And then, the young man basically went home, stopping in Chicago in early 1946 to be discharged from the Marines and in 1947 marrying the pretty brunette who had promised to wait for him. Friday, together in Indianapolis, Edgar and Ola Harrell celebrated their 67th wedding anniversary.
The USS Indianapolis’ mission was top secret — few of the crew knew that it was delivering to the island of Tinian key parts and enriched uranium for the atomic bomb used at Hiroshima. After completing that mission, the ship stopped off in Guam and was then sent to Leyte Gulf to prepare for a likely invasion of Japan. En route to the Philippines, disaster struck.
As the years unfolded, Harrell and other survivors became angry — that their ship was sent out without a protective destroyer escort, that a cable intercepted before the USS Indianapolis took off from Guam said an attack submarine was in its path but that information wasn’t relayed to the ship, that the celebratory transmission about the sinking from the Japanese submarine to Tokyo was intercepted but didn’t trigger a rescue effort, and that the skipper of the USS Indianapolis, Capt. Charles Butler McVay III, was held accountable and court-martialed even though critical information had been withheld from him.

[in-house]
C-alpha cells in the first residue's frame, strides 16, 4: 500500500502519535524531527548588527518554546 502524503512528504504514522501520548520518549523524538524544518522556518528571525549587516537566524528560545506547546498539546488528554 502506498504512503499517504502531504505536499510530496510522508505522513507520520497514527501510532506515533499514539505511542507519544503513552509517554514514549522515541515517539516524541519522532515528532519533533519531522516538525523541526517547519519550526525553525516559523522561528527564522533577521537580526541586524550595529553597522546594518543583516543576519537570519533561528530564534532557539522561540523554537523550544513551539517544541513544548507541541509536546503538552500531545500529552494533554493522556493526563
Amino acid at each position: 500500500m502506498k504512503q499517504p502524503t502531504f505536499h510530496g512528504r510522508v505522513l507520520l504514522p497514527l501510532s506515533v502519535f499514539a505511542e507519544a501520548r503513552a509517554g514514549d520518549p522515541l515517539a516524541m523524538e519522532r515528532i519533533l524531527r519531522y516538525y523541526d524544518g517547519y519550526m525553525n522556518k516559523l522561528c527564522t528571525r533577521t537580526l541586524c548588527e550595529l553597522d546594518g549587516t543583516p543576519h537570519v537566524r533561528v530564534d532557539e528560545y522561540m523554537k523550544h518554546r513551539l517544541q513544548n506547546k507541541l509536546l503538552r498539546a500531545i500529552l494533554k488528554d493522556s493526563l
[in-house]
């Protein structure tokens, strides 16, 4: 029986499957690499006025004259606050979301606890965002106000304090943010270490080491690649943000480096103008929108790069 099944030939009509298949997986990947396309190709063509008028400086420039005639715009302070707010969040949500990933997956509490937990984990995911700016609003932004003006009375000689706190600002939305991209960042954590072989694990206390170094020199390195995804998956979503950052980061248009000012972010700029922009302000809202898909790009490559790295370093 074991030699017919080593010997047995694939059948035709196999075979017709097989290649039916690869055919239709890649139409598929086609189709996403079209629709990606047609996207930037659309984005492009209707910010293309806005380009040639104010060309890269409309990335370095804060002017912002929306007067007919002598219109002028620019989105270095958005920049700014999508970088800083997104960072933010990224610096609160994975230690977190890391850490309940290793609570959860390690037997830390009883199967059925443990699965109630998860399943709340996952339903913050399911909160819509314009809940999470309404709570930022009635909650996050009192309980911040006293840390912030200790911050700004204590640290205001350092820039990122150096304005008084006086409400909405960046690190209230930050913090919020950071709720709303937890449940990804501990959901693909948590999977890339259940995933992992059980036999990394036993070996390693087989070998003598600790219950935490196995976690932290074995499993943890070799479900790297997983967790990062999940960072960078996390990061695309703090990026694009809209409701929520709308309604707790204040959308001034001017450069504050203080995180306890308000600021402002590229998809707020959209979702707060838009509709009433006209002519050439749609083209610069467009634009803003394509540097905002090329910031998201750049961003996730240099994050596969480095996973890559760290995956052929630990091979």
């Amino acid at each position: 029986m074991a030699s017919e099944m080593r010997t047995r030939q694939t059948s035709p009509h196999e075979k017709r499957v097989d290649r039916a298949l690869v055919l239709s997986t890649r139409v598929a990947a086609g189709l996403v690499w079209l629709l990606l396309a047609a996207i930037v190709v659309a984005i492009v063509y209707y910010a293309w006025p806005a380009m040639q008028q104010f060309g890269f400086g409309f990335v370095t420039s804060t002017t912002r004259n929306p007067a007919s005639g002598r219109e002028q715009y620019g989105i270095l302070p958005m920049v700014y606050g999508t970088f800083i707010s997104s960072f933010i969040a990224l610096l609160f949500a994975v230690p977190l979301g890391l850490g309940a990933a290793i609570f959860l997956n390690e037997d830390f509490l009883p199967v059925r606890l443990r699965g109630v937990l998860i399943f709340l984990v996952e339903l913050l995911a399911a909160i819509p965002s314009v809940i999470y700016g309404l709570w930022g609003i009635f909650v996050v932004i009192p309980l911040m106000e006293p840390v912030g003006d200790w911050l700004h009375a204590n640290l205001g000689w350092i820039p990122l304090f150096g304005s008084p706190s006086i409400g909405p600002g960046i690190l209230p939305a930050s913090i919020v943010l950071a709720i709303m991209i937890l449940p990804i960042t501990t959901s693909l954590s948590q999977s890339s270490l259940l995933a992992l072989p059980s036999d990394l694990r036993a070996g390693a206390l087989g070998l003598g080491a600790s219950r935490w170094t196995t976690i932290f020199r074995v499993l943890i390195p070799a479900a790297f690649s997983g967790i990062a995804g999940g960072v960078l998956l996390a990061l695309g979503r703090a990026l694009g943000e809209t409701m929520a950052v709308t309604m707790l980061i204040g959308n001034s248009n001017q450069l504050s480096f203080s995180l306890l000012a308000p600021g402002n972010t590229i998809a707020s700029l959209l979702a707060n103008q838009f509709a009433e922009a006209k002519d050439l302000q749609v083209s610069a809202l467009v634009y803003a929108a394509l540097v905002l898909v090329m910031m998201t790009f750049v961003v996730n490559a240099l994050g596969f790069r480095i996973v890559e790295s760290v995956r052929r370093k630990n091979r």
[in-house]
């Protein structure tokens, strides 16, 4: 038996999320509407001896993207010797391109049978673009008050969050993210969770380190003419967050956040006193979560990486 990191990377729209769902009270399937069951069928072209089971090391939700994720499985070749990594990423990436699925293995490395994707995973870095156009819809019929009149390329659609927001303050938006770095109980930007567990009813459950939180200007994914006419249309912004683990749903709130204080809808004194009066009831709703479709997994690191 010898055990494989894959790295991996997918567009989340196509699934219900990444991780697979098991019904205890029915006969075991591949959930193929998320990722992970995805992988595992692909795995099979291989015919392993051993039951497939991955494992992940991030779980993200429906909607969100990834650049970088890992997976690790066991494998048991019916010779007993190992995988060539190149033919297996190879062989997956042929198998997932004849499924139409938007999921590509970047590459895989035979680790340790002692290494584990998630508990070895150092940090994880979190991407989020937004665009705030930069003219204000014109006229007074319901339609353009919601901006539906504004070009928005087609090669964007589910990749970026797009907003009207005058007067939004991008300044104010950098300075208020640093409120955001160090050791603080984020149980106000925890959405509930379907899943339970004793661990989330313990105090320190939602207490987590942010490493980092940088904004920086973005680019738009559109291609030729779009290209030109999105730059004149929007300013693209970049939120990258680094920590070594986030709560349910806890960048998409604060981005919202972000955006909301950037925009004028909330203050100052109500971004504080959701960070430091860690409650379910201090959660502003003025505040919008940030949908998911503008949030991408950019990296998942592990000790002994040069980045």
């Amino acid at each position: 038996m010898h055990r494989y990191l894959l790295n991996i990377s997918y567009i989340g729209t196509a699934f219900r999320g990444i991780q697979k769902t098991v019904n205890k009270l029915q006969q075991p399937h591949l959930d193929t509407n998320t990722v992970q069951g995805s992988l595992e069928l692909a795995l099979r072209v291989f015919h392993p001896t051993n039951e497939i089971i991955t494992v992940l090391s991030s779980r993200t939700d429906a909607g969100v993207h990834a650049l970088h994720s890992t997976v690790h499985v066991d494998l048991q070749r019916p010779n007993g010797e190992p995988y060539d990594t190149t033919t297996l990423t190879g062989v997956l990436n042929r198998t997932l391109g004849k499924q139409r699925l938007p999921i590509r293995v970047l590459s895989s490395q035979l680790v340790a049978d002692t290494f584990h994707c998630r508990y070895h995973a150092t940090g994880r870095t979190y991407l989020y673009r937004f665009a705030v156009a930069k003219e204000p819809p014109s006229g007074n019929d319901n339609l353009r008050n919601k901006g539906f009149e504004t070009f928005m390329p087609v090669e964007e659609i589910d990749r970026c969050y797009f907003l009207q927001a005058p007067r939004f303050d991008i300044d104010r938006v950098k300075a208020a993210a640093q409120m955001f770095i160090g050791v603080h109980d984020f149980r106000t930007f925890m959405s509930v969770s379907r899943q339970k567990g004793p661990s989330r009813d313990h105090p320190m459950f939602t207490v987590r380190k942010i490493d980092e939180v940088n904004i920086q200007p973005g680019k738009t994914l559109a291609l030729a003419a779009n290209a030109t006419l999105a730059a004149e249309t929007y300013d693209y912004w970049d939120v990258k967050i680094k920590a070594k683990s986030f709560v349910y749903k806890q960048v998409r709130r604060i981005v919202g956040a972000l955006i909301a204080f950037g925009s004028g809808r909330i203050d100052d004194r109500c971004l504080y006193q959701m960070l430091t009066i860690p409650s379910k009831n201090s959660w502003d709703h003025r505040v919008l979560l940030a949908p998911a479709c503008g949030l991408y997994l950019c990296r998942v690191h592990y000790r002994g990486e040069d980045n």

“They just sent us into harm’s way,” Harrell says, in a booming voice and with vehemence. “It was a miscarriage of justice!”
The goal of many of the surviving USS Indianapolis crew was to un-write the inaccurate chronicles of their ship, and to correct the record of McVay.
“We wanted our good captain exonerated,” Harrell said.
Nine Marine survivors of the USS Indianapolis. Top row (left to right): Miles Spooner, Earl Riggins, Paul Uffelman, Giles McCoy, Melvin Jacob. Bottom row (left to right): Max Hughes, Raymond Rich, Jacob Greenwald, and me, Edgar Harrell (1945).
On Oct. 30, 2000, they got their wish, when McVay was posthumously exonerated by Congress and President Bill Clinton. It was a victory for the USS Indianapolis survivors, but too late for McVay. He committed suicide in 1968.
Harrell and many of his fellow survivors went on with their lives, drawing strength from their faith, family and friends. Forgiveness came — last year, Harrell held on his lap the great-granddaughter of Mochitsura Hashimoto, the commander of the Japanese submarine I-58 that sank the USS Indianapolis. The baby smiled at him; Harrell had tears in his eyes.
And this weekend, Edgar and Ola Harrell were here with their son, grandson and great-grandson, in the embrace of a few remaining survivors and their children, grandchildren and great-grandchildren.
Now, Harrell said, the important thing is that the story is told. The true story.
The USS Indianapolis was the last ship to collapse in World War II as a result of an enemy attack.